That's the thing where users really get inspired by Cape because they can start thinking about all of the ways they can encrypt data, move it to the cloud, and process it in the cloud in that encrypted form. It opens up a lot of use cases where they say, for instance, "We want to use Snowflake for this given use case," but they've been unable to do that because the underlying data is considered highly confidential.
Cape Privacy enables financial services companies to move highly confidential data to the cloud, keep the high level of security they get from client-side encryption, and work with the data by applying Cape's encryption in-use technology.
Reesha: Why is Cape Privacy focused on the financial services market when the privacy and security issues that industry faces aren't that different from healthcare, retail, etc.?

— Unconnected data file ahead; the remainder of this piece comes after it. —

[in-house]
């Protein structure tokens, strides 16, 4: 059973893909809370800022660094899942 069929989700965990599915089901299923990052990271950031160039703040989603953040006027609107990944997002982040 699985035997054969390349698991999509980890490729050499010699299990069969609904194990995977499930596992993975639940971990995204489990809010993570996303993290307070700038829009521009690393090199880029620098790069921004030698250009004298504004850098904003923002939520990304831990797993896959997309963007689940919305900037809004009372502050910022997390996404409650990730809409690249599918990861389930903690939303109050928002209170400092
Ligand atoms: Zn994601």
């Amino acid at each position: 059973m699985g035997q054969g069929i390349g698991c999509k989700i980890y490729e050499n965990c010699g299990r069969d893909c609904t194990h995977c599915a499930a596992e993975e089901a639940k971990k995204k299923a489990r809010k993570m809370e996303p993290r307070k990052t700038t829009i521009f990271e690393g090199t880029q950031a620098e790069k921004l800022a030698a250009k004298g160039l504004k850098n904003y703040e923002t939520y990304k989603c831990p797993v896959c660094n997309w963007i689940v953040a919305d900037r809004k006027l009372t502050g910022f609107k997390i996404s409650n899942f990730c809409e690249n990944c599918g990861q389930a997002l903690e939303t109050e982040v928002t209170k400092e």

Gavin: Financial services tend to be willing to invest in and adopt new technology. We see that in financial services, where they spend a lot on machine learning technologies, and a lot on big data technologies. They're willing to invest in new technology to get a competitive edge. And oftentimes a competitive edge means better data security, and privacy in the cloud.
The willingness of financial services organizations to move quickly on adopting a new technology like Cape Privacy makes it a good beachhead, so to speak, for us in our go-to-market strategy.
As for other industries, it's really easy to get passionate about problems in health care related to privacy and security, and on machine learning being applied to our own personal health care data. We look forward to being able to apply Cape to health care when we feel like that balance is right, and when we feel like health care is ready for us.
Reesha: In November Cape Privacy announced a partnership with Snowflake. What are the implications of that relationship both at the brand level but also from the perspective of applying Cape Privacy's capabilities to a business model that is 100% cloud aligned?